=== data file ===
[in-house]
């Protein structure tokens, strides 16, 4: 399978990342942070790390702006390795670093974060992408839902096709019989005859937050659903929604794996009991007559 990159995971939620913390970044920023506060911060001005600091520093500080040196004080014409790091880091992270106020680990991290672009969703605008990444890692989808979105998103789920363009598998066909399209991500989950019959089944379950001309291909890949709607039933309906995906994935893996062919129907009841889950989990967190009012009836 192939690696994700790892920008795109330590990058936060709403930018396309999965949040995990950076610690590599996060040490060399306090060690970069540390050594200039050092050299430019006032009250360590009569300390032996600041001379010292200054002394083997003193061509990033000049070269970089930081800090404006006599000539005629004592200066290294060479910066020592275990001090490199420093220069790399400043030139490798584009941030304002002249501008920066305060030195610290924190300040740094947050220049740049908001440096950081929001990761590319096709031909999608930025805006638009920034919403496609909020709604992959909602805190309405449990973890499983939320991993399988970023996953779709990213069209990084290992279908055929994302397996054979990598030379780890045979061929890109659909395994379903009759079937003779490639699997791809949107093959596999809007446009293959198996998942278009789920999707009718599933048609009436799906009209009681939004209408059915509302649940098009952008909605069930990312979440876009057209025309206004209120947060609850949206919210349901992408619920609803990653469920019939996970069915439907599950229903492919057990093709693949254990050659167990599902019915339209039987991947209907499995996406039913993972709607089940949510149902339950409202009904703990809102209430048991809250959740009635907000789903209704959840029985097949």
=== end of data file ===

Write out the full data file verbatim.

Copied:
[in-house]
């Protein structure tokens, strides 16, 4: 399978990342942070790390702006390795670093974060992408839902096709019989005859937050659903929604794996009991007559 990159995971939620913390970044920023506060911060001005600091520093500080040196004080014409790091880091992270106020680990991290672009969703605008990444890692989808979105998103789920363009598998066909399209991500989950019959089944379950001309291909890949709607039933309906995906994935893996062919129907009841889950989990967190009012009836 192939690696994700790892920008795109330590990058936060709403930018396309999965949040995990950076610690590599996060040490060399306090060690970069540390050594200039050092050299430019006032009250360590009569300390032996600041001379010292200054002394083997003193061509990033000049070269970089930081800090404006006599000539005629004592200066290294060479910066020592275990001090490199420093220069790399400043030139490798584009941030304002002249501008920066305060030195610290924190300040740094947050220049740049908001440096950081929001990761590319096709031909999608930025805006638009920034919403496609909020709604992959909602805190309405449990973890499983939320991993399988970023996953779709990213069209990084290992279908055929994302397996054979990598030379780890045979061929890109659909395994379903009759079937003779490639699997791809949107093959596999809007446009293959198996998942278009789920999707009718599933048609009436799906009209009681939004209408059915509302649940098009952008909605069930990312979440876009057209025309206004209120947060609850949206919210349901992408619920609803990653469920019939996970069915439907599950229903492919057990093709693949254990050659167990599902019915339209039987991947209907499995996406039913993972709607089940949510149902339950409202009904703990809102209430048991809250959740009635907000789903209704959840029985097949």